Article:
For now, Animonsta's production still very much revolves around BoBoiBoy. BoBoiBoy Galaxy and BoBoiBoy Movie 2 will be hitting the silver screens next year. Animonsta is also in the midst of producing new titles like Mechamato in collaboration with Japanese toy maker Bandai for Asian and Western markets.


Wau's Ejen Ali The Movie to hit the cinemas in 4Q2019

Local fans of 3D animated series Ejen Ali will have something to look forward to next year as Wau Animation Sdn Bhd is in the midst of producing a movie from the 26 episode animation series, which has been screened in 17 territories.

Wau Animation founder and CEO Usamah Zaid Yasin says they are just entering the production and the animation stage of the movie. "While
still working on the story, it (entering production and animation stage) is like setting sail on a boat that is still being built," he says.

"We're also working at a simultaneous launch in most of the Southeast Asian countries," he adds.

The movie is a joint effort between Media Prima and Wau Animation, with the media company providing about half of the cost of production.

Usamah says it is applying to Malaysia Digital Economy Corp (MDEC) for financial assistance "but we still need to go through the entire process. So, there's no telling how much or whether we'll be receiving any".

In fact, Wau Animation was one of the animation studios born from MDEC's incubator programme MSC Malaysia Animation and Creative Content Centre (MAC3) located in Cyberview Sdn Bhd's CoPlace 2. "I think the government has done so much ... our neighbours such as Indonesia and Thailand, you don't get this kind of privilege and assistance from their governments."

"To ask for more from MDEC ... I feel it has already done so much and I am so grateful," says Usamah.

With Usamah at the helm — he has been in the industry for 12 years — and 81 employees, Wau Animation targets to launch more intellectual properties (IPs) and explore different platforms to build those products. Like Animonsta's Nizam, Usamah was also one of the people behind Les Copaque's Upin & Ipin.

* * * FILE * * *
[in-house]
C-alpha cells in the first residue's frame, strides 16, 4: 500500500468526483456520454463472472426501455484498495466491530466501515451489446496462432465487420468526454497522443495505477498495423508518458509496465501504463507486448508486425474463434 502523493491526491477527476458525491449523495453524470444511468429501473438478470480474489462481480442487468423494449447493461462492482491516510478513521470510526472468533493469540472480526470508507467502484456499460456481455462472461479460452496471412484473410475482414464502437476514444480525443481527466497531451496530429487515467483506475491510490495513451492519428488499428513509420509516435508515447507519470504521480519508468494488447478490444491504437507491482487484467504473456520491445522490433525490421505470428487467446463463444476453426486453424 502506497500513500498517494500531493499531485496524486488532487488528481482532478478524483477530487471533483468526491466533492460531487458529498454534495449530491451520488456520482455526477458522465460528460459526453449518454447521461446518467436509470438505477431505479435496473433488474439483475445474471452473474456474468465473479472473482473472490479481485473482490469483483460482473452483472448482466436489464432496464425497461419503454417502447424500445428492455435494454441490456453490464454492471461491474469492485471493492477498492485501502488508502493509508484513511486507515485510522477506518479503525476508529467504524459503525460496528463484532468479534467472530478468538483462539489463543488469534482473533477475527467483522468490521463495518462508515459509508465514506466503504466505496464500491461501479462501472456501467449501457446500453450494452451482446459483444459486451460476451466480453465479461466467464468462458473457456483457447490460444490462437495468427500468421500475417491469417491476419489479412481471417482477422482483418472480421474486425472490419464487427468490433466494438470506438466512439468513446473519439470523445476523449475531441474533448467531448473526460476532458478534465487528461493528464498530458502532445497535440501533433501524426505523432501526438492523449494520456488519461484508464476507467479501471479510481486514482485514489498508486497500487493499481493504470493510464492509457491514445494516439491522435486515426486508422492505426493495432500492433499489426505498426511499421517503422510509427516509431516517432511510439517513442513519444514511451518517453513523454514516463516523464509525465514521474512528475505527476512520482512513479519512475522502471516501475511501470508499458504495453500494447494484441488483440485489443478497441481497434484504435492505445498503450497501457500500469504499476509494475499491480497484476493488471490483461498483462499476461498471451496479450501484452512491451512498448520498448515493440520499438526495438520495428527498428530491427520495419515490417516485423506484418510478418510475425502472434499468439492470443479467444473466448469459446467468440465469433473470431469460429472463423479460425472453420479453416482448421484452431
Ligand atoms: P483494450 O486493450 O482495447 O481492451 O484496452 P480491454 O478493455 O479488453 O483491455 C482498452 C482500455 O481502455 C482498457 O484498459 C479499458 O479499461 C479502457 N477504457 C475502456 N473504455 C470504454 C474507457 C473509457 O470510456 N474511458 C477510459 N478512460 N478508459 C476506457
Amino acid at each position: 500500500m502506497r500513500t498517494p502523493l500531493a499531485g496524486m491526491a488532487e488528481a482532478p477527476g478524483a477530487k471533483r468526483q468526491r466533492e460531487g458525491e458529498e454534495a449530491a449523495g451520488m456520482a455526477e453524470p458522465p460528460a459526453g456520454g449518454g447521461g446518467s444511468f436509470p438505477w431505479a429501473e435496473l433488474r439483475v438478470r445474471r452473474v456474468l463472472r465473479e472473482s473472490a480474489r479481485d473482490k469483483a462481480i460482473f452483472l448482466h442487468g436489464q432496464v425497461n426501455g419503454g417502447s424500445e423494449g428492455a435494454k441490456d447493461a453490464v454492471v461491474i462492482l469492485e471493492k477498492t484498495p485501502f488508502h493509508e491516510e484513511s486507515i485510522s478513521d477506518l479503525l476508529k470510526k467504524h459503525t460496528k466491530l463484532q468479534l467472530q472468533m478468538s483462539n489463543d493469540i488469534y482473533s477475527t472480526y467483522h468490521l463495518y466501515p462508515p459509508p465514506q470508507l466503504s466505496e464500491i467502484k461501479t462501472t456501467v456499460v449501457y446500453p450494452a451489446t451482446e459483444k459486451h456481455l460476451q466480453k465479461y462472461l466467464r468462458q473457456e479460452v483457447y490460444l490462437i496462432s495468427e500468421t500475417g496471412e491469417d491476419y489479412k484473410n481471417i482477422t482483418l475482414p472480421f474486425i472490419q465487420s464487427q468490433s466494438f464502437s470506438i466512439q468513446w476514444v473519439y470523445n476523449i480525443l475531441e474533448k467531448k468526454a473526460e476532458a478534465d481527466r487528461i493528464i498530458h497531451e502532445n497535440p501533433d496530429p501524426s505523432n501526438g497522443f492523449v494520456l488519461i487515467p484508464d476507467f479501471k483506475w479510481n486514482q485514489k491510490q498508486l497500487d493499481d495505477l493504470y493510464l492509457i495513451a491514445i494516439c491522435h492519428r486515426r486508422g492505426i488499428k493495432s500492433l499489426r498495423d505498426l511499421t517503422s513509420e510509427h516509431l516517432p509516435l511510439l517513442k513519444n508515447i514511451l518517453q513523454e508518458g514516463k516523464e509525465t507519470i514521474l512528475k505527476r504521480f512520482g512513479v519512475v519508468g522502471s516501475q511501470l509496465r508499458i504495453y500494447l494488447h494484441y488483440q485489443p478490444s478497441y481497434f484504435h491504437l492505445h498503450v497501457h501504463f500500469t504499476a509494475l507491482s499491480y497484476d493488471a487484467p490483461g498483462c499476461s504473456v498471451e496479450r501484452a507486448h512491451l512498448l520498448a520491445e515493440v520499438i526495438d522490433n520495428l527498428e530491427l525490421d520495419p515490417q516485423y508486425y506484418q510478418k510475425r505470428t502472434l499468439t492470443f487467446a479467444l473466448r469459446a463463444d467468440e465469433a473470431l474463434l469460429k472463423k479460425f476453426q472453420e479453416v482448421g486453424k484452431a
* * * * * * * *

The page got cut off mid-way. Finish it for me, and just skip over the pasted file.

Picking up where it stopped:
The animation studio is currently working on a few new IP developments in collaboration with other studios.

He said the business landscape is more conducive to operate an animation studio now. "It's not necessarily easier, but there are definitely numerous opportunities up for grabs."


DD Animation wants its products to go global

Animation series Didi & Friends creator Digital Durian — with its 100 strong workforce — wants to take its games and apps to the global stage. CEO and co-founder Sinan Ismail says its current focus is to make Didi & Friends and Omar & Hana global successes. Sinan says with the partnership with Astro Malaysia Holdings Bhd, Didi & Friends is on track to be one of the top 10 children's animation series by 2025. It is also planning to release Didi the Movie in 2020.

"It is definitely a big ask but we are on track. YouTube, over the top and TV broadcast will be a big part of our strategy to reach that target. We are in the business of selling the IP rights, which means revenues are from multiple channels."

Digital Durian's app, Didi & Friends Playtown, has garnered more than two million downloads to date.
As for Omar & Hana, Digital Durian wants it to be the number one preschool Islamic IP in the world by 2025. Currently, it is dubbed in Malay, English and Arabic.

To produce the two IPs, Sinan and cofounder Hairul Faizal Izwan obtained a RM50,000 grant from an Intellectual Property Creators' Challenge (IPCC) organised by Malaysian Digital Economy Corp (MDEC).

In 2008, the duo started Didi & Friends in MDEC's MAC3 incubator. "They provided us the facilities at a very good rate ... And we are still in the Cyberview building because it is very convenient," says Sinan.

He says MAC3 gives them training and workshops on scriptwriting and voice acting, and provides them with the chance to pitch to local and international broadcasters.

When asked how it sets itself apart from its peers, Sinan says there are hundreds of thousands of children's cartoons out there. "We just need to keep creating good content, married with good branding and marketing."

He also wants to double the workforce to about 200 in the next five years and aims to be the No 1 animation workplace in the world by 2025. "That means worldclass team players, worldclass office space and worldclass animation."